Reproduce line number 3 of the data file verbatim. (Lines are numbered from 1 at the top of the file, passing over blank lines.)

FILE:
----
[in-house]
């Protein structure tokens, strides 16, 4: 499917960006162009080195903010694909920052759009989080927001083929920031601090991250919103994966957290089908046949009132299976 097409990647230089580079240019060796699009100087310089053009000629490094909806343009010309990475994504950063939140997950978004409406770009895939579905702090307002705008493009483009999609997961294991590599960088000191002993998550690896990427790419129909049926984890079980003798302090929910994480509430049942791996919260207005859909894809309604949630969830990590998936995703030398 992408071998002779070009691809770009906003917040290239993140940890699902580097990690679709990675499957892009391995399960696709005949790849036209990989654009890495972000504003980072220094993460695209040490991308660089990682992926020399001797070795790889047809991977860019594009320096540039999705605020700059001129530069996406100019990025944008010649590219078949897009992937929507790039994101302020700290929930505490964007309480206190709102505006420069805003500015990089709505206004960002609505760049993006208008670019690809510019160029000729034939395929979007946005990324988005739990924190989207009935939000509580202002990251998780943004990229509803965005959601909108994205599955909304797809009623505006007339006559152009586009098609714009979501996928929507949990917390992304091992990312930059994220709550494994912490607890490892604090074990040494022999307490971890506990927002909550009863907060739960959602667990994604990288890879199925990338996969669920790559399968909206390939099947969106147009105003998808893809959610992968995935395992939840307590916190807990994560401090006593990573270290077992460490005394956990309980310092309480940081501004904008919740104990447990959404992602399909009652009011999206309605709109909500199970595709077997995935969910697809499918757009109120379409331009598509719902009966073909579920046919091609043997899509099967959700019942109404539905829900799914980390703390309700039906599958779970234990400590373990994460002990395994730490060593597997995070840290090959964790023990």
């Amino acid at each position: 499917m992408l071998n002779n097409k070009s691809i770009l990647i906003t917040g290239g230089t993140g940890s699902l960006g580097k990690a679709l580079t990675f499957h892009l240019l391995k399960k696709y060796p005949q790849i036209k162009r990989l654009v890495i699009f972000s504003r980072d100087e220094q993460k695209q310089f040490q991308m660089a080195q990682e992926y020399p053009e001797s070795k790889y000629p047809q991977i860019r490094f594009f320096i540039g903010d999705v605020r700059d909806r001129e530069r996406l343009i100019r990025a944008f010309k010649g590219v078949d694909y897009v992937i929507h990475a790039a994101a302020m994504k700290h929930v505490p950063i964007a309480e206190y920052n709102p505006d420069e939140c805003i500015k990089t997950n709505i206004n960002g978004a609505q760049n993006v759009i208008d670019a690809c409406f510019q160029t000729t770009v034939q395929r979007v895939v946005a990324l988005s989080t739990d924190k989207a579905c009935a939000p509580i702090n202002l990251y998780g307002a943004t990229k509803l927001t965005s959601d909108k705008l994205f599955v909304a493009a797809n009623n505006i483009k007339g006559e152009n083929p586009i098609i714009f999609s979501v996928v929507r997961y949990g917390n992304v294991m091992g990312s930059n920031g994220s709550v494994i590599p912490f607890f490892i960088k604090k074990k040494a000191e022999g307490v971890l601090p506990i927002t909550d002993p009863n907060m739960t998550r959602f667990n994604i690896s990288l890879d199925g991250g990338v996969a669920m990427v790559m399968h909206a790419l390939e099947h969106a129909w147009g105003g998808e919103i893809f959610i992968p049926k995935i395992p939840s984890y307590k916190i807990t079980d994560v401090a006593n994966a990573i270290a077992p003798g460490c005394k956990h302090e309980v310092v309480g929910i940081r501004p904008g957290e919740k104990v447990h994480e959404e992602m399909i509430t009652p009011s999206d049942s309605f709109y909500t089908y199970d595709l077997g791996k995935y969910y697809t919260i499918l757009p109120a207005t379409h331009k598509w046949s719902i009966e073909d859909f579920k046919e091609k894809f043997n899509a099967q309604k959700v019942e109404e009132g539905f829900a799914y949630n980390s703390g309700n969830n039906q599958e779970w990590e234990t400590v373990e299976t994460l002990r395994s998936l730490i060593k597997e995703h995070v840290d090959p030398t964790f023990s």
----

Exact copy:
């Amino acid at each position: 499917m992408l071998n002779n097409k070009s691809i770009l990647i906003t917040g290239g230089t993140g940890s699902l960006g580097k990690a679709l580079t990675f499957h892009l240019l391995k399960k696709y060796p005949q790849i036209k162009r990989l654009v890495i699009f972000s504003r980072d100087e220094q993460k695209q310089f040490q991308m660089a080195q990682e992926y020399p053009e001797s070795k790889y000629p047809q991977i860019r490094f594009f320096i540039g903010d999705v605020r700059d909806r001129e530069r996406l343009i100019r990025a944008f010309k010649g590219v078949d694909y897009v992937i929507h990475a790039a994101a302020m994504k700290h929930v505490p950063i964007a309480e206190y920052n709102p505006d420069e939140c805003i500015k990089t997950n709505i206004n960002g978004a609505q760049n993006v759009i208008d670019a690809c409406f510019q160029t000729t770009v034939q395929r979007v895939v946005a990324l988005s989080t739990d924190k989207a579905c009935a939000p509580i702090n202002l990251y998780g307002a943004t990229k509803l927001t965005s959601d909108k705008l994205f599955v909304a493009a797809n009623n505006i483009k007339g006559e152009n083929p586009i098609i714009f999609s979501v996928v929507r997961y949990g917390n992304v294991m091992g990312s930059n920031g994220s709550v494994i590599p912490f607890f490892i960088k604090k074990k040494a000191e022999g307490v971890l601090p506990i927002t909550d002993p009863n907060m739960t998550r959602f667990n994604i690896s990288l890879d199925g991250g990338v996969a669920m990427v790559m399968h909206a790419l390939e099947h969106a129909w147009g105003g998808e919103i893809f959610i992968p049926k995935i395992p939840s984890y307590k916190i807990t079980d994560v401090a006593n994966a990573i270290a077992p003798g460490c005394k956990h302090e309980v310092v309480g929910i940081r501004p904008g957290e919740k104990v447990h994480e959404e992602m399909i509430t009652p009011s999206d049942s309605f709109y909500t089908y199970d595709l077997g791996k995935y969910y697809t919260i499918l757009p109120a207005t379409h331009k598509w046949s719902i009966e073909d859909f579920k046919e091609k894809f043997n899509a099967q309604k959700v019942e109404e009132g539905f829900a799914y949630n980390s703390g309700n969830n039906q599958e779970w990590e234990t400590v373990e299976t994460l002990r395994s998936l730490i060593k597997e995703h995070v840290d090959p030398t964790f023990s």